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Giga-Smart in a Wired World

Classroom Activities and Strategies

 
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Giga-Smart in a Wired World

Classroom Activities and Strategies

professional development for educatorsAs our world goes more and more high tech, your students need to be ready. There are a lot of fantastic strategies in this issue, and all of them help prepare youngsters to live in a wired, wired world. Students who face barriers, challenges, family problems, crisis, or other concerns, are especially vulnerable to online danger. Hello from Youth Change Director Ruth Herman Wells, M.S. The picture on the right shows me teaching one of our many online professional development courses— just one more part of the real world that has gone cyber. This issue of our online magazine– yet another cyber entity– is packed with strategies and activities to help keep your students safe in an increasingly wired world.

 

student activity worksheetSilly Boys, Tech is For Girls

It is easier to stay safe in cyberspace when you have learned at least the basics. Girls sometimes can feel that tech is for boys. The relatively low rates of girls getting involved in STEM classes is a clear indicator of a trend that sadly continues into the workplace where women are often woefully underrepresented. Use humor to combat the stereotypes that girls can have about tech. This activity focuses on a very funny worksheet for girls and young women. It humorously overturns many stereotypes about girls and tech. You can download the activity worksheet on our website and print it for use in a discussion with female students. The worksheet can also be printed as an 11" x 17" poster, free to you for being a subscriber of this internet magazine.

 

How to Tell a Good Guy From a Bad Guy

This activity is a clever way to help students discover that in cyberspace, it is impossible to tell a good guy from a bad one if the two people don't know each other in the real world. Create about a dozen brief conversations that appear ripped from a typical social media site that you can call "FaceSpace." These online conversations could look like this:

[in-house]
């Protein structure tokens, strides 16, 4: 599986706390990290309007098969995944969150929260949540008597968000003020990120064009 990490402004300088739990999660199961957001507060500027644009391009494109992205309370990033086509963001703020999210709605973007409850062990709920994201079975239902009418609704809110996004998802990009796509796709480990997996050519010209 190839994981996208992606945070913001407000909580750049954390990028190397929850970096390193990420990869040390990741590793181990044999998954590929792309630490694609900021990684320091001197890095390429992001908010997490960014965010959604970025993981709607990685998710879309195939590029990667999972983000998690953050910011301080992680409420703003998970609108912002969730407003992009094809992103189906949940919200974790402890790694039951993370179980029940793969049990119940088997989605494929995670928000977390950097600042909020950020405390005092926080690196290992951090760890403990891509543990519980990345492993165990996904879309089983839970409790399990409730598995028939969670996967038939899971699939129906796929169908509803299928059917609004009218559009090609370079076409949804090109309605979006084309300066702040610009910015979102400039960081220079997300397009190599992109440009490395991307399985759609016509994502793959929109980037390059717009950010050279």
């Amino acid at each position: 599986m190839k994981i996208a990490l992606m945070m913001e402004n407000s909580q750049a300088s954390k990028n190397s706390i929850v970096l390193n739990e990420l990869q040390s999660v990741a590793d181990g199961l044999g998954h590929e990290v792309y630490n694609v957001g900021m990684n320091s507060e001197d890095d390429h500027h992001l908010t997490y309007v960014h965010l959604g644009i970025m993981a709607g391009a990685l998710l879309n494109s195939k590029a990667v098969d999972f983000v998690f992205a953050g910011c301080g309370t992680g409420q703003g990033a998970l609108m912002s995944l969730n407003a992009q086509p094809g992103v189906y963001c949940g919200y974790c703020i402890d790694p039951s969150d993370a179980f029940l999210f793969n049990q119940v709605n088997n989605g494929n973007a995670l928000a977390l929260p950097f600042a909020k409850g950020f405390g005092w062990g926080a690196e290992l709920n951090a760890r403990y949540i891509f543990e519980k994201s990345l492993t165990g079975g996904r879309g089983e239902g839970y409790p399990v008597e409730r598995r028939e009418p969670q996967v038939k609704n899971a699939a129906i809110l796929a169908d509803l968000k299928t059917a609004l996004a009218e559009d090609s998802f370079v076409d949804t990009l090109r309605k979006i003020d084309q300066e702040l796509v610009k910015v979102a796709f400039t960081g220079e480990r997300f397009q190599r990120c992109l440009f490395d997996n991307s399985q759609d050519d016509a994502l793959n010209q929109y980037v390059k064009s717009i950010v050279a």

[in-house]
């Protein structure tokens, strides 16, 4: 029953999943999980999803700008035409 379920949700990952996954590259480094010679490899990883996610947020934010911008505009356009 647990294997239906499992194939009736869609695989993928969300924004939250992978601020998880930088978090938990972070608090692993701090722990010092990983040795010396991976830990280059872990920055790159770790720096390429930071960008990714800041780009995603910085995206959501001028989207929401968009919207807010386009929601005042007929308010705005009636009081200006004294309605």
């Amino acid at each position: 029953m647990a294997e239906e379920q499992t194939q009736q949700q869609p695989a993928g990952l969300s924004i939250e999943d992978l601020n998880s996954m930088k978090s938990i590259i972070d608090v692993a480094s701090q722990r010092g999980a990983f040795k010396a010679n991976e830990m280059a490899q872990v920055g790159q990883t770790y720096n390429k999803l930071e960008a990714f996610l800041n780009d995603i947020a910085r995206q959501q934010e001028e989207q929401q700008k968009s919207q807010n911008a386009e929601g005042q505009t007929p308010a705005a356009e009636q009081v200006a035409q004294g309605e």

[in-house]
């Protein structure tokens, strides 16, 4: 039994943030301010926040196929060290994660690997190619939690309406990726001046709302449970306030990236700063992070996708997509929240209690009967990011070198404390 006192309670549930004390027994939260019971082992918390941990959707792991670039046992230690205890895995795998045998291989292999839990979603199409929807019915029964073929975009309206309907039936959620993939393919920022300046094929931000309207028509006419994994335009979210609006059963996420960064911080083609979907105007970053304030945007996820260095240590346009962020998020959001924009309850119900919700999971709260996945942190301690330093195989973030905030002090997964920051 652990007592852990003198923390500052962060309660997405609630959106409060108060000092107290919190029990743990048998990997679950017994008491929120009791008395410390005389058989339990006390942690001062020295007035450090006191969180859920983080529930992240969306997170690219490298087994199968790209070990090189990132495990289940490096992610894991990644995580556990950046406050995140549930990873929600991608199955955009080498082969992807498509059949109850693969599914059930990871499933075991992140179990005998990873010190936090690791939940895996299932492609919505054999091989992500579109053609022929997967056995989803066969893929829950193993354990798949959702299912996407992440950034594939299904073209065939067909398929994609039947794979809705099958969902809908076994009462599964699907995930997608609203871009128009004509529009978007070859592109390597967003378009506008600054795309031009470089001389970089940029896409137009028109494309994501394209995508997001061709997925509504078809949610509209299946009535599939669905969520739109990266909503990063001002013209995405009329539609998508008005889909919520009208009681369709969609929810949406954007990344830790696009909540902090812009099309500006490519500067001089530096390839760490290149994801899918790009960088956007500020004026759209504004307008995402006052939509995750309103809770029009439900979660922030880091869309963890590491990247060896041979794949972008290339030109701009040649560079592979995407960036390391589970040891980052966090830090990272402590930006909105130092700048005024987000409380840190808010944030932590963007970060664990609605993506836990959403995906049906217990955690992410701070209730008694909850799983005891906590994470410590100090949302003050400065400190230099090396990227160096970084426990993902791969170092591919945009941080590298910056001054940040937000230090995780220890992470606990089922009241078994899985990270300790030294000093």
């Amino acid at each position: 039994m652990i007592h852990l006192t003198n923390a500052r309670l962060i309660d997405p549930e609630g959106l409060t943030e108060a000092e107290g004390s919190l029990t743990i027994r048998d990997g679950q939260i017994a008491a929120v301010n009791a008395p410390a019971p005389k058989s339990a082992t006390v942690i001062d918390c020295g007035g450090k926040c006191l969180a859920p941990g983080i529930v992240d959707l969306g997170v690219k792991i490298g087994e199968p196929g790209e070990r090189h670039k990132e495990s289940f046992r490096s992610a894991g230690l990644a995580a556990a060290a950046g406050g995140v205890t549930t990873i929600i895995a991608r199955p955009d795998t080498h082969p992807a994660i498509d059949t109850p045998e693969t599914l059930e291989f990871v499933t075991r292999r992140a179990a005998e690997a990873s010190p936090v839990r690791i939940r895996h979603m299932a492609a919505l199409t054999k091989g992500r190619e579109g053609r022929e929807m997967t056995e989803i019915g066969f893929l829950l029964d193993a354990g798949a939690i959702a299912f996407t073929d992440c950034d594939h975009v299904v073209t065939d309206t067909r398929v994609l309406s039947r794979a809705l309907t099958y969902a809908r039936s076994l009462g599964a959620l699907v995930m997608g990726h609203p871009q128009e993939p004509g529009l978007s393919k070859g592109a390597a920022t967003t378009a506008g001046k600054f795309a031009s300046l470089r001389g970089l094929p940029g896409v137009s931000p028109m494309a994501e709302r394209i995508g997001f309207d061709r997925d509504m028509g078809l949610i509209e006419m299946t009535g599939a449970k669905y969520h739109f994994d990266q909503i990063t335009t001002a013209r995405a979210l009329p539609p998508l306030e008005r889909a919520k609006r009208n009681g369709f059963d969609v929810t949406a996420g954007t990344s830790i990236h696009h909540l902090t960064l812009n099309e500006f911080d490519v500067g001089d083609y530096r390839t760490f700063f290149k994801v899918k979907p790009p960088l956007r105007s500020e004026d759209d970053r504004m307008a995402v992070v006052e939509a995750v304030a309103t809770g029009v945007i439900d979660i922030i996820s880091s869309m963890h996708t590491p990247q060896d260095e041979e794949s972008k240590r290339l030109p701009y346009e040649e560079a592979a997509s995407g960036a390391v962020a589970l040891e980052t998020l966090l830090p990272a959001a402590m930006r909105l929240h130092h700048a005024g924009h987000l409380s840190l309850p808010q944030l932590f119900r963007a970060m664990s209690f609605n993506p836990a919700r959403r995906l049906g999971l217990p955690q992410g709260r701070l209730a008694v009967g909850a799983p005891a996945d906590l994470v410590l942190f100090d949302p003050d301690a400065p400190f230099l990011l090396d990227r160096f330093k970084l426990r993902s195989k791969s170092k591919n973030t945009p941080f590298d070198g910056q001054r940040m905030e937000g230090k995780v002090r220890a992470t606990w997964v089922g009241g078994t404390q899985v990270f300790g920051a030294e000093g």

Stranger: So do you want to meet up later?

Student: Sure

Stranger: Do you want to come over?

Print each conversation on one side of the page. On the other side, in big letters, put either "Good Guy" or "Bad Guy." Be sure that some conversations, like the one above, are relatively clearly reflecting a Bad Guy. Have other conversations that are more neutral, and some that appear safe but all/most should ultimately show Bad Guys in a way that conveys that "strangers online mean danger online," a phrase you can ultimately write on the board and discuss with students.

 

Dude, What's Your Cyber Q?

This activity helps you discover how cyber-smart your students really are. Test students' Cyber Q– "Q" is a shortened version of "IQ"– by asking them to define high tech terms like these: captcha, phishing, ISM, MB, pixel, SSL. They will need to know these terms to survive on our high tech planet. (Answers: captcha is a challenge that shows you are human not a robot; phishing means a scammer is "fishing" for your passwords and confidential information; ISM is the high paying job of Information Systems Manager, and he or she oversees computer networks; MB is a unit of measurement that describes the size of a file or data; pixel refers to the quality things like a photograph or monitor; SSL is short for Secure Socket Layer, and indicates whether a web page has been made secure for credit card transactions and other private activity.)

 

We All Work in a Wired, Wired World

Tech-averse students may not fully understand how difficult adult life will be without cyber skills. This activity can convince them to acquire more critical, basic tech skills. Inform students that nearly all jobs have a high tech component, from clocking in on an electronic time card system, to operating a PDA, to using a barcode scanner, so they can discover that  more and more work increasingly includes technology. Put two columns on the board, then ask students to list jobs not normally associated with high tech. Put their responses in the first column. Next, ask students to name how each low tech job might still require high tech skills. Put their answers in the second column. For example, waitresses may need to use smart phones and tablets to key in orders, scan credit cards, and tabulate bills. Another example: Baggage handlers at airports have to scan luggage tags and navigate through complex computerized security systems. Assist the class to realize that almost all jobs require tech skills because we are increasingly living in a high tech world.

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 activities for k-12 students

Cyberbullying: Your Anti-Social Network

Write the word "cyberbullying" on the board, and ask students to discuss what the term means. Assist students to identify strategies to cope with, reduce, or eliminate the cyberbullying they may experience. For example, students can block bullying "friends" on Facebook. Give this guideline to help students recognize cyber bullying: "When it's no longer social networking but has become anti-social networking, that's cyberbullying, and means it's time to find a new network."